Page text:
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What cholesterol tests might I need?

According to the May 2001 National Cholesterol Education Program guidelines, a fasting blood cholesterol test is the best way to tell for sure whether you have high cholesterol. This test requires a little bit of preparation from you, but it is more accurate in predicting your risk for heart disease.

How Do I Prepare for the Test?

You need to fast for 9 to 12 hours before the test. That means you may not eat during this time, and you may drink only water, or coffee or tea with no cream, milk, or sugar. The following may affect your results:

  • illness or pregnancy
  • recent injury or surgery
  • recent major change in your diet

If any of these applies to you, your doctor will want to reschedule your test for another time. In addition, if you've had a recent heart attack, your cholesterol levels may be lower than usual for up to 12 weeks after the attack.

What Is the Test Like?

Your doctor will take a blood sample by drawing a vial of blood from your arm. The blood will be analyzed at a lab.

What Does the Test Measure?

HDL cholesterol, your LDL cholesterol, and your triglycerides. If you have high cholesterol, you also need fasting blood tests during your treatment to check how well it is working.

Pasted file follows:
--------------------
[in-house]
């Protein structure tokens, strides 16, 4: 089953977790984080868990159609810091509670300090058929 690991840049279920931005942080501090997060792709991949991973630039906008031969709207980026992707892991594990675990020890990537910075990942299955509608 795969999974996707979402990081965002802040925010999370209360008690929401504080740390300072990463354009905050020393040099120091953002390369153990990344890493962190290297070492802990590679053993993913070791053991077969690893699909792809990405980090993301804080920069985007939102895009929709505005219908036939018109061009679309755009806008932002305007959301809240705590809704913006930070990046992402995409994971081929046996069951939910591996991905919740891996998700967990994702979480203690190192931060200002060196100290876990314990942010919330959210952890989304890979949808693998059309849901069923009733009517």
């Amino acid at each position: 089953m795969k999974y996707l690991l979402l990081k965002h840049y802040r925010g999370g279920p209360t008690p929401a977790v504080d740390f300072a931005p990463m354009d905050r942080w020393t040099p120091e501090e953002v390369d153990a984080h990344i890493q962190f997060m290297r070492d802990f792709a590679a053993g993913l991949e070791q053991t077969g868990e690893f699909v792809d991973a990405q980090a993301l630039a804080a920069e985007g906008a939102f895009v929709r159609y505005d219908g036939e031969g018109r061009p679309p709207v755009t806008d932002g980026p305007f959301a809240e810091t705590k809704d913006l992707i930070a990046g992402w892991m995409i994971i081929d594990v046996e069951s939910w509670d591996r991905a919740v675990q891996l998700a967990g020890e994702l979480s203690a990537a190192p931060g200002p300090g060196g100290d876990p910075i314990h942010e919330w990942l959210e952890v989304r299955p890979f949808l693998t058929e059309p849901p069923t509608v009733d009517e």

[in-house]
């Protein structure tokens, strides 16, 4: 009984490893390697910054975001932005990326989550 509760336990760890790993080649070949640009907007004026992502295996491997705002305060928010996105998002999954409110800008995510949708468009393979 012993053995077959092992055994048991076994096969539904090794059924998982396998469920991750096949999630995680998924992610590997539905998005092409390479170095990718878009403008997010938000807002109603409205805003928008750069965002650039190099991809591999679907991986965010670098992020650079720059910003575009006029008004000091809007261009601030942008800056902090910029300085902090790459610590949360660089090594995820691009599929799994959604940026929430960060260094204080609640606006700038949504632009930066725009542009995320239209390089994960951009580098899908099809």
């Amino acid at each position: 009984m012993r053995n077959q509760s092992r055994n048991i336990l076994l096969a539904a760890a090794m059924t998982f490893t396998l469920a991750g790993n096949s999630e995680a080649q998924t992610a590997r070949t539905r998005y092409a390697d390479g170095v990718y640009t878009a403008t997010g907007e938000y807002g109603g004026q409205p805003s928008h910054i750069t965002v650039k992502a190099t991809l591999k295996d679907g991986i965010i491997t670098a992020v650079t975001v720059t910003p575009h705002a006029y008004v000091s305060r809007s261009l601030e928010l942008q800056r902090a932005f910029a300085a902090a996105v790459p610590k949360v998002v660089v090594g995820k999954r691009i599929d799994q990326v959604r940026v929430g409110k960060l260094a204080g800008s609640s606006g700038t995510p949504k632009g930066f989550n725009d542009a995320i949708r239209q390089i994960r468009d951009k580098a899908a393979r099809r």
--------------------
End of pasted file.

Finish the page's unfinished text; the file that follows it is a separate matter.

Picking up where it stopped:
If your blood test is not done after you've fasted, then only the values for your total cholesterol and your HDL cholesterol can be used to consider your treatment. In those cases, if your total cholesterol is 200 mg/dL or higher or if your HDL is 40 mg/dL or lower, you should talk with your doctor about having a fasting cholesterol test to get more complete results.

How Often Do I Need It?

In general, healthy adults age 20 and older need a cholesterol screening at least every 5 years. You may need the test more often if you have had high cholesterol or if you have diabetes. If you take medicine to lower your cholesterol you may need more frequent tests to see how well your medicine is working. Your doctor may also recommend more frequent testing if you have had heart disease, a stroke, or peripheral vascular disease. Ask your doctor how often you need the test.